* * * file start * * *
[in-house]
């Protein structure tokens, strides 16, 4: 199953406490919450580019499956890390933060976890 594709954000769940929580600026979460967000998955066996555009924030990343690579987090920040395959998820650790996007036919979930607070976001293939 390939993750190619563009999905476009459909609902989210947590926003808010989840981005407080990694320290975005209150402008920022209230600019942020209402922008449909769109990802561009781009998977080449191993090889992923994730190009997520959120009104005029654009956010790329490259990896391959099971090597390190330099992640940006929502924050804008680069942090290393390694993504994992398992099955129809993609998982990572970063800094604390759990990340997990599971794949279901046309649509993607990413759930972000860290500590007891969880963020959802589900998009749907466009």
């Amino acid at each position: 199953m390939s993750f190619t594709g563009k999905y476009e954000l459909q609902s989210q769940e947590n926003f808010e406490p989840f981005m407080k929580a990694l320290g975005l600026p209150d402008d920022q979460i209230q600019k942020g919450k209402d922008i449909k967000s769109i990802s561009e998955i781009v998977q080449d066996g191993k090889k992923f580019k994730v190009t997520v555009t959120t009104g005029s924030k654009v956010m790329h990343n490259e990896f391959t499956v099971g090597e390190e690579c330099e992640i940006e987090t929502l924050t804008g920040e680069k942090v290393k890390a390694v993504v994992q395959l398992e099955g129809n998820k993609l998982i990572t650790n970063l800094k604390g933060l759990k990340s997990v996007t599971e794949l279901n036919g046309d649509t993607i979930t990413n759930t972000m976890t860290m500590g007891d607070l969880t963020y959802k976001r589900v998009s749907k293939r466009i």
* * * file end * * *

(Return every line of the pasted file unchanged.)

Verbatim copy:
[in-house]
């Protein structure tokens, strides 16, 4: 199953406490919450580019499956890390933060976890 594709954000769940929580600026979460967000998955066996555009924030990343690579987090920040395959998820650790996007036919979930607070976001293939 390939993750190619563009999905476009459909609902989210947590926003808010989840981005407080990694320290975005209150402008920022209230600019942020209402922008449909769109990802561009781009998977080449191993090889992923994730190009997520959120009104005029654009956010790329490259990896391959099971090597390190330099992640940006929502924050804008680069942090290393390694993504994992398992099955129809993609998982990572970063800094604390759990990340997990599971794949279901046309649509993607990413759930972000860290500590007891969880963020959802589900998009749907466009």
């Amino acid at each position: 199953m390939s993750f190619t594709g563009k999905y476009e954000l459909q609902s989210q769940e947590n926003f808010e406490p989840f981005m407080k929580a990694l320290g975005l600026p209150d402008d920022q979460i209230q600019k942020g919450k209402d922008i449909k967000s769109i990802s561009e998955i781009v998977q080449d066996g191993k090889k992923f580019k994730v190009t997520v555009t959120t009104g005029s924030k654009v956010m790329h990343n490259e990896f391959t499956v099971g090597e390190e690579c330099e992640i940006e987090t929502l924050t804008g920040e680069k942090v290393k890390a390694v993504v994992q395959l398992e099955g129809n998820k993609l998982i990572t650790n970063l800094k604390g933060l759990k990340s997990v996007t599971e794949l279901n036919g046309d649509t993607i979930t990413n759930t972000m976890t860290m500590g007891d607070l969880t963020y959802k976001r589900v998009s749907k293939r466009i």